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Nuclear Weapons Theoretical Weight to Yield Limit?

bobbymike

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While perusing the Nuclear Weapons Archive - http://nuclearweaponarchive.org/Usa/Weapons/Allbombs.html - I was looking at the various yield to weights of the warheads. It is difficult to ascertain the best warhead in terms of yield to weight as the weight category seems to include the bomb body or reentry vehicle weight.

So can the learned members of SP point me to research papers. books or to wherever on the web as I am interested in what the theoretical weigh/yield limits are for fusion weapons.

Thanks to anyone that can help.
 

sferrin

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"According to Dr. Theodore Taylor (physicist and former weapons designer), the practical limit for nuclear weapon yield to weight ratio is about 6 Kt/kg. Using the deployed weapon weight (10,670 lb), and a yield of 25 Mt, the Mk-41 achieved 5.2 Kt/kg. If we look at the test devices fired in Hardtack I however (see below), which lack such weighty and in principle unnecessary things as parachutes, we see weights 8,752 - 9,723 lb. Taylor's maximum achievable yield-to-weight ratio of 6 Kt/kg corresponds to a device weight of 9,190 lb; well within the weight range of these devices. "

http://nuclearweaponarchive.org/Usa/Weapons/B41.html
 

Michel Van

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the Tsar Bomba aka Vanya, the biggies nuke of all time with 50 MT
it is three-stage Teller-Ulam design with mass of 27000 kg or 60000 lbs
and was a prototype for a 100 MT nuke
but in order to reduce the massive fallout after the test
the second stage uranium-238 was replace with lead
achievable yield-to-weight ratio is 1.85 Kt/kg (50MT) or 3.7 Kt/kg (100MT)

A two stage ICBM called UR-500 was build for it, but never used therefor it became the Proton rocket
 

bobbymike

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Does anyone have a copy of the Scientific America article April 1987. Vol. 256, No. 4. pages 30-39 on "Third Generation Nuclear Weapons?" and can scan and post it? I would be eternally grateful.
 

sferrin

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bobbymike said:
Does anyone have a copy of the Scientific America article April 1987. Vol. 256, No. 4. pages 30-39 on "Third Generation Nuclear Weapons?" and can scan and post it? I would be eternally grateful.
I'll look when I get home. There's actually a book/paper out there called "4th Generation Nuclear Weapons" as well.
 

Orionblamblam

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sferrin said:
bobbymike said:
Does anyone have a copy of the Scientific America article April 1987. Vol. 256, No. 4. pages 30-39 on "Third Generation Nuclear Weapons?" and can scan and post it? I would be eternally grateful.
I'll look when I get home. There's actually a book/paper out there called "4th Generation Nuclear Weapons" as well.
I have a photocopy of a Taylor SciAm paper on either 3rd or 4th gen nukes in my Orion files. I'll look it up.
 

bobbymike

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You guys are the best, thanks ;D sferrin I have the 4th Generations publications, very interesting stuff. When I read it I just hoped the US was partaking in the necessary research to insure we remained on the cutting edge on all things nuclear.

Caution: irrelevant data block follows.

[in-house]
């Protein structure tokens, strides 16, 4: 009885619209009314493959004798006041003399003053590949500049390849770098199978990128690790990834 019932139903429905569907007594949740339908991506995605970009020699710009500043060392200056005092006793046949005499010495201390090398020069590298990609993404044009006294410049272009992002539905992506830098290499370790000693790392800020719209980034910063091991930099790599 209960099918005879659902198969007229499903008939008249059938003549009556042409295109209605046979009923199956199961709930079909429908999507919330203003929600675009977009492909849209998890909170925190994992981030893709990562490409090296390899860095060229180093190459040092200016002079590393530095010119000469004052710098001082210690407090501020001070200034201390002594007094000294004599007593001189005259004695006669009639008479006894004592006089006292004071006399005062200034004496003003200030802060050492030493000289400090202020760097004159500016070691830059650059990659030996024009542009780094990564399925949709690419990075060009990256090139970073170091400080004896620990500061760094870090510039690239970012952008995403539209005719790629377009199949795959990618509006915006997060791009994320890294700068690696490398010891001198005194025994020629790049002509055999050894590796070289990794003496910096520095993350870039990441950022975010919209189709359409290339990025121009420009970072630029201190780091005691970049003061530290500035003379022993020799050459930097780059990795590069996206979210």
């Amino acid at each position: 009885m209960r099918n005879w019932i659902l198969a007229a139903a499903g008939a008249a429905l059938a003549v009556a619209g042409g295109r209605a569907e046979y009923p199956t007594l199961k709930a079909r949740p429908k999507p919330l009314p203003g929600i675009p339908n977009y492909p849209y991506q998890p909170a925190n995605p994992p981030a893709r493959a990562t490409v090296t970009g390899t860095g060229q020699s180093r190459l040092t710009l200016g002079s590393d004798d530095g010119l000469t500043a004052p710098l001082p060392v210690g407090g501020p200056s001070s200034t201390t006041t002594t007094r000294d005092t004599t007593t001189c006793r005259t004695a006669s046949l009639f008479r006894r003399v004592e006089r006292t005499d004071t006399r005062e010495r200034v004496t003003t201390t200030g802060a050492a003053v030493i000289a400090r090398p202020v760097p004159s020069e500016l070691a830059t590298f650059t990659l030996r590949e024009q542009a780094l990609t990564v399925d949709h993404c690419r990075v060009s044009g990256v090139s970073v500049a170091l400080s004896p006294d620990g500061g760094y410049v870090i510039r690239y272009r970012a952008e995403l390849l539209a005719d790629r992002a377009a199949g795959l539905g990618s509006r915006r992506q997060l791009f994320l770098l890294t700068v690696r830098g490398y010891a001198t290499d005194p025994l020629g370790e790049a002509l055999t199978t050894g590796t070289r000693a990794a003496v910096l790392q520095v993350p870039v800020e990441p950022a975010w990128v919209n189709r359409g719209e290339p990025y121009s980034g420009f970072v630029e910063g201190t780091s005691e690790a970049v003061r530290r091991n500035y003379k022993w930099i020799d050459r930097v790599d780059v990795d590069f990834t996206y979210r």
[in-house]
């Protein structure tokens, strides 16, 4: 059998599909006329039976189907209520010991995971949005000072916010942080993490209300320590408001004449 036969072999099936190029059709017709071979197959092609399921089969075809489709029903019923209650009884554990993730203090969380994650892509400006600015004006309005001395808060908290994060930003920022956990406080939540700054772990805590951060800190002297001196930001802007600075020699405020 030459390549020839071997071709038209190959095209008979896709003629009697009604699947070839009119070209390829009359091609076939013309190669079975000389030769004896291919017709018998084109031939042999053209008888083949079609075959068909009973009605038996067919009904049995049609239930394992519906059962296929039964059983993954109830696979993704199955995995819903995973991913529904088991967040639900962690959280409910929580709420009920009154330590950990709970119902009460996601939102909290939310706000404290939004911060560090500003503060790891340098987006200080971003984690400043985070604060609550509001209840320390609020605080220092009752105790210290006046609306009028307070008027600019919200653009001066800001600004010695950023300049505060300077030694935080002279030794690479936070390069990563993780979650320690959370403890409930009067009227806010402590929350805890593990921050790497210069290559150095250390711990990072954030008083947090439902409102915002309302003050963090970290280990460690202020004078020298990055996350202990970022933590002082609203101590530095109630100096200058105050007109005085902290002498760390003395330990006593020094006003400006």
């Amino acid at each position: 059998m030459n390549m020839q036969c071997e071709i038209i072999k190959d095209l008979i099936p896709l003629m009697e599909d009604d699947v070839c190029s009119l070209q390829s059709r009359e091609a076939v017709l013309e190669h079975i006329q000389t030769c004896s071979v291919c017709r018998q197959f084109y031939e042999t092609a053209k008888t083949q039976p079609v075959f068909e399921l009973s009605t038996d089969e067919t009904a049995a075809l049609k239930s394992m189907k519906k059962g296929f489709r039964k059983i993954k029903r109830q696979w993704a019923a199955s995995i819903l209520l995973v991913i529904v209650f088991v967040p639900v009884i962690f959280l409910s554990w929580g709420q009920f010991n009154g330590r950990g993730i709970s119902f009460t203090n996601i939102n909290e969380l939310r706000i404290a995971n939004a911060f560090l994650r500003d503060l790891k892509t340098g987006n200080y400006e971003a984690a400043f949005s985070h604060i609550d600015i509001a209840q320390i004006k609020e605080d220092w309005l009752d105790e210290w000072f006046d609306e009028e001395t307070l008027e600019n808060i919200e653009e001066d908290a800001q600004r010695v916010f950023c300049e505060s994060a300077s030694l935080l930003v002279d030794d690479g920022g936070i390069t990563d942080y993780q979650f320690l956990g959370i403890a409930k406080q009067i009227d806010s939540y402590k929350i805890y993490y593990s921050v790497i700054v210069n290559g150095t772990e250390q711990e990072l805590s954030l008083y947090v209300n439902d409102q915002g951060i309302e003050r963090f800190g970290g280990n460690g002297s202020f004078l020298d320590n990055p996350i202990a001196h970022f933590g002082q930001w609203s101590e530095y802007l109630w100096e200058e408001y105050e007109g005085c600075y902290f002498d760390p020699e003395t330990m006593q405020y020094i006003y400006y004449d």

bobbymike

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Status of Los Alamos Nuke Experiments Uncertain Amid Wildfire Thursday, June 30, 2011 Los Alamos National Laboratory representatives said they may need days to better understand how the New Mexico site's closure due to a nearby wildfire has affected nuclear-weapon and other experiments taking place there, the Associated Press reported on Thursday (see GSN, June 29).
Personnel would work to investigate the status of various research efforts as soon as the Los Alamos complex reopens, laboratory director Charles McMillan said on Wednesday. The facility has been sealed since Monday, following an evacuation of the town of Los Alamos and other nearby areas.
Roughly 10,000 tests had to be shut down when the laboratory was closed, officials said.
"We have a range of projects, some of them have shorter time deliverable, some of them are years to decades," McMillan said.
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Bolding mine - now this "sounds" positive (not the shutdown of course) as if they are still doing cutting edge nuclear weapons research or at least I hope that is what they are doing.
 

ain92ru

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Quite an exhaustive 2013 article on the topic: http://blog.nuclearsecrecy.com/2013/12/23/kilotons-per-kilogram
 

chimeric oncogene

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Why do the (relatively) new and shiny W88s underperform the old and creaky W47 Polaris warheads by such a wide margin? W47Y2 (in RV) had a yield in the 1.2 megaton range and weighed 350 kg; W88 has a 500kt yield and weighs somewhat more (with RV).

Chuck Hansen claims that LLNL once tested a 100kt warhead (PEBBLE) in a 30-kg test package (this would make a killer A2A missile warhead or atomic demolition device).

W88 is apparently a much more compact warhead, is denser, and is conical in shape. It is also much more reliable (theoretically), houses a radar altimeter, and is hardened against nuclear effects. Is it just me, or did the ballistic, explosive sensitivity, and hardening improvements really take that much performance off the warhead?
 
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